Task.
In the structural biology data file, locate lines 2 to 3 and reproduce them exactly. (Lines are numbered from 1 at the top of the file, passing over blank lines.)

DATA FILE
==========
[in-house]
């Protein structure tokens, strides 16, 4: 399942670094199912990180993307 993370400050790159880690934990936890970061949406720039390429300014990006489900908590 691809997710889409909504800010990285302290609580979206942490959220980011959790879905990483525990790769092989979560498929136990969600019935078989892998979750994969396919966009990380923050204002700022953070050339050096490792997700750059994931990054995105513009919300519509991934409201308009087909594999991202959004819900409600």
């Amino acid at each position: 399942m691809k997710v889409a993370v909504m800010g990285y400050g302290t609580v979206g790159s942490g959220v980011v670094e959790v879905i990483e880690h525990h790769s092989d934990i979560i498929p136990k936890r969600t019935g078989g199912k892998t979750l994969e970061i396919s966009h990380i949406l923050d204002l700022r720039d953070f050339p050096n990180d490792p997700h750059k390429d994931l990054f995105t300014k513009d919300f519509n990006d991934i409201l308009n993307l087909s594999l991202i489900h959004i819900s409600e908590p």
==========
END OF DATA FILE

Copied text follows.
């Protein structure tokens, strides 16, 4: 399942670094199912990180993307 993370400050790159880690934990936890970061949406720039390429300014990006489900908590 691809997710889409909504800010990285302290609580979206942490959220980011959790879905990483525990790769092989979560498929136990969600019935078989892998979750994969396919966009990380923050204002700022953070050339050096490792997700750059994931990054995105513009919300519509991934409201308009087909594999991202959004819900409600």
């Amino acid at each position: 399942m691809k997710v889409a993370v909504m800010g990285y400050g302290t609580v979206g790159s942490g959220v980011v670094e959790v879905i990483e880690h525990h790769s092989d934990i979560i498929p136990k936890r969600t019935g078989g199912k892998t979750l994969e970061i396919s966009h990380i949406l923050d204002l700022r720039d953070f050339p050096n990180d490792p997700h750059k390429d994931l990054f995105t300014k513009d919300f519509n990006d991934i409201l308009n993307l087909s594999l991202i489900h959004i819900s409600e908590p």